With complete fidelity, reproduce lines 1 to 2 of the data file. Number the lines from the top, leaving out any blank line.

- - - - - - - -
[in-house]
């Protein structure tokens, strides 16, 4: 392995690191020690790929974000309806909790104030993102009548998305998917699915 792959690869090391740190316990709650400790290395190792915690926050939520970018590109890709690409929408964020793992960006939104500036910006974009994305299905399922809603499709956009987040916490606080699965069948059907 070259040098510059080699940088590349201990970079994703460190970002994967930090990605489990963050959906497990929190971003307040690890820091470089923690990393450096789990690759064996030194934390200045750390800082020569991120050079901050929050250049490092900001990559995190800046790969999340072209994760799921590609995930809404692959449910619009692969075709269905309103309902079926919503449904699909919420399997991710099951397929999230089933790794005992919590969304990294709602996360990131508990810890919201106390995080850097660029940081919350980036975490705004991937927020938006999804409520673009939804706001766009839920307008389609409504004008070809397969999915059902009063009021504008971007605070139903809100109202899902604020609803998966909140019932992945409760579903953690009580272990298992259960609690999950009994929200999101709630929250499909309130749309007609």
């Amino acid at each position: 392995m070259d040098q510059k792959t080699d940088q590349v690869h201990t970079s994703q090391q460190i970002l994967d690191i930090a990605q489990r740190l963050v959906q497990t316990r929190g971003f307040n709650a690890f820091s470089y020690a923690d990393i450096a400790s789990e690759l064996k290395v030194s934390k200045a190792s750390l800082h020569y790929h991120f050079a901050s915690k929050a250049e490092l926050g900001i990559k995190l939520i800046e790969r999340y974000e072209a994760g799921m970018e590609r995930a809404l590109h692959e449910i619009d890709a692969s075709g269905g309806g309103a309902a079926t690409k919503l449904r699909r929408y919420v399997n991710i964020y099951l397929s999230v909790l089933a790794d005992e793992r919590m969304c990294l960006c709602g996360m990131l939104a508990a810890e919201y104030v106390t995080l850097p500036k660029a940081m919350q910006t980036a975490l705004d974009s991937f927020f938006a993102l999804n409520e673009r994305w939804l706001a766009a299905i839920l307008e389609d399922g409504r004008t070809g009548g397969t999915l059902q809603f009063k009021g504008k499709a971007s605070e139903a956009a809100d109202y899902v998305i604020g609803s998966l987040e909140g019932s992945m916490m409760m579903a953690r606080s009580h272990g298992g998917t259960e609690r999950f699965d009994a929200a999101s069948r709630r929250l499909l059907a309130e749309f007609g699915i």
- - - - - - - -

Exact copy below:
[in-house]
């Protein structure tokens, strides 16, 4: 392995690191020690790929974000309806909790104030993102009548998305998917699915 792959690869090391740190316990709650400790290395190792915690926050939520970018590109890709690409929408964020793992960006939104500036910006974009994305299905399922809603499709956009987040916490606080699965069948059907 070259040098510059080699940088590349201990970079994703460190970002994967930090990605489990963050959906497990929190971003307040690890820091470089923690990393450096789990690759064996030194934390200045750390800082020569991120050079901050929050250049490092900001990559995190800046790969999340072209994760799921590609995930809404692959449910619009692969075709269905309103309902079926919503449904699909919420399997991710099951397929999230089933790794005992919590969304990294709602996360990131508990810890919201106390995080850097660029940081919350980036975490705004991937927020938006999804409520673009939804706001766009839920307008389609409504004008070809397969999915059902009063009021504008971007605070139903809100109202899902604020609803998966909140019932992945409760579903953690009580272990298992259960609690999950009994929200999101709630929250499909309130749309007609």